months after acceptance. 
          
I would welcome your comments.          
- - -
Sy Fisher   (sfisher at utmb.edu)       | "The difference between intelligence
Ctr for Medication Monitoring        | and wisdom: Intelligence is knowing
Univ of Texas Medical Branch         | that 50% of all you read and hear 
Galveston TX 77555                   | is pure garbage; wisdom is knowing
409-772-3215                         | which 50%."    -- anon
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Date: Thu, 20 Jul 1995 19:08:34 -0700 (PDT)
From: "Ivan Goldberg, MD" <psydoc at netcom.com>
To: Sy Fisher <sy.fisher at utmb.edu>
Cc: psycho-pharm at netcom.com
Subject: Re: Hanky-Panky in the Pharmaceutical Industry
 
On Thu, 20 Jul 1995, Sy Fisher wrote:
 
> Does the pharmaceutical industry want clinicians
> and patients to learn more about possible side effects of
> newly marketed drugs?   I think the time has come to
> make public just one egregious example of how individual
> drug companies can influence the publication of clinical
> research results that are not in their best financial 
> interests.
--------------------------- [ stuff deleted ] --------------------------
        Sy . . .
 
        Thank you so much for going public with your report on
        how drug companies exert massive effects on the literature
        of psychiatry.  I am probably "old fashioned" but I think 
        it is unethical for journals that publish reports on psycho-
        pharmacology to accept drug company money for anything. And,
        I think it equally unethical that the American Psychiatric
        Association allows drug company sponsored symposia as part
        of its annual meetings.
        If you ever hear that I have resigned as coordinator of this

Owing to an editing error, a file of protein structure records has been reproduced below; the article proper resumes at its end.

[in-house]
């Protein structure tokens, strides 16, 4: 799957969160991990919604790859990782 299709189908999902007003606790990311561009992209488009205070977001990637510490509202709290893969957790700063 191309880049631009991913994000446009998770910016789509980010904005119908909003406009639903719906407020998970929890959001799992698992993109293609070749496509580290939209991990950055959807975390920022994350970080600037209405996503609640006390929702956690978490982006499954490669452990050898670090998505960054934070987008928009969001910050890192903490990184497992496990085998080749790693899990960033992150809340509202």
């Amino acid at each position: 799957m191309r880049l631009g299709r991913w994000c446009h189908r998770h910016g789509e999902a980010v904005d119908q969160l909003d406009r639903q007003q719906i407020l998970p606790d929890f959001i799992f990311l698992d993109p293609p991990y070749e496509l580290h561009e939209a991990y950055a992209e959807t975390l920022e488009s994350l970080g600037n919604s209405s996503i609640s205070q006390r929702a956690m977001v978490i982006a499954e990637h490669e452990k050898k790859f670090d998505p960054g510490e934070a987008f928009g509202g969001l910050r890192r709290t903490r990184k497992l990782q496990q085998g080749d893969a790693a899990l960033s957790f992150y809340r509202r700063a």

forum, it will more than likely be because the powers that be 
        at InterPsych have decided to accept drug company money. 
 
        Best regards . . .
 
        -- Ivan --
%%%%%%%%%%%%%%%%%%%%%%%%%%%%%%%%%%%%%%%%%%%%%%%%%%%%%%%%%%%%%%%%%%%%%%%%%%%%
.np
Date: Fri Jul 21 1:02:27 PDT 1995
From: montgome at ohsu.edu
Cc: psydoc at netcom.com
Subject: Re: Hanky-Panky in the Pharmaceutical Industry
 
Ivan,
 
Thank you for your comment about your ethics.  I appreciate and respect 
your 
position.  Made reading my mail at 1 AM quite rewarding.
 
Mary Montgomery
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Date: Fri, 21 Jul 1995 08:02:08 -0500
From: Larry Goldman MD <larry at yoda.bsd.uchicago.edu>
To: "Ivan Goldberg, MD" <psydoc at netcom.com>
Subject: Re: Hanky-Panky in the Pharmaceutical Industry
 
     Ivan - I'm old enough to agree with you completely and young enough 
to 
say, "Right on!" I sent the following to Sy:
 
 Fascinating...and very troubling. Thank you for posting this. Do you 
have 
an eager-beaver med student who could do a count of the drug ads in J 
Clin 
Psych by manufacturer? Might be interesting data (esp if there were a 
comparison w/AJP, J Clin Psychopharm, etc).  Wonder if could show that 
JCP 
is tighter than others w/Zoloft.
 
     Unfortunately, as money gets tight in research, teaching, and 
clinical 
arenas, the temptation to cozy up to the drug companies increases, and 
there 
are more and more "alliances" which are troubling in appearance if not in 
outright substance. While this is a problem in all of medicine, it is 
especially appalling in psychiatry where we have trumpeted ourselves as 
especially sensitive to image and ethical nuances!
 
     Keep up the good work.
 
Larry S. Goldman, M.D. (larry at yoda.bsd.uchicago.edu)
 
Dept of Mental Health
American Medical Association
515 N. State Street
Chicago IL 60610
312-464-5067  FAX: 312-464-5841
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Date: Fri, 21 Jul 1995 10:45:38 -0500 (CDT)
From: Sy Fisher <sy.fisher at utmb.edu>
To: "Ivan Goldberg, MD" <psydoc at netcom.com>
Subject: Re: Hanky-Panky in the Pharmaceutical Industry
>
-Ivan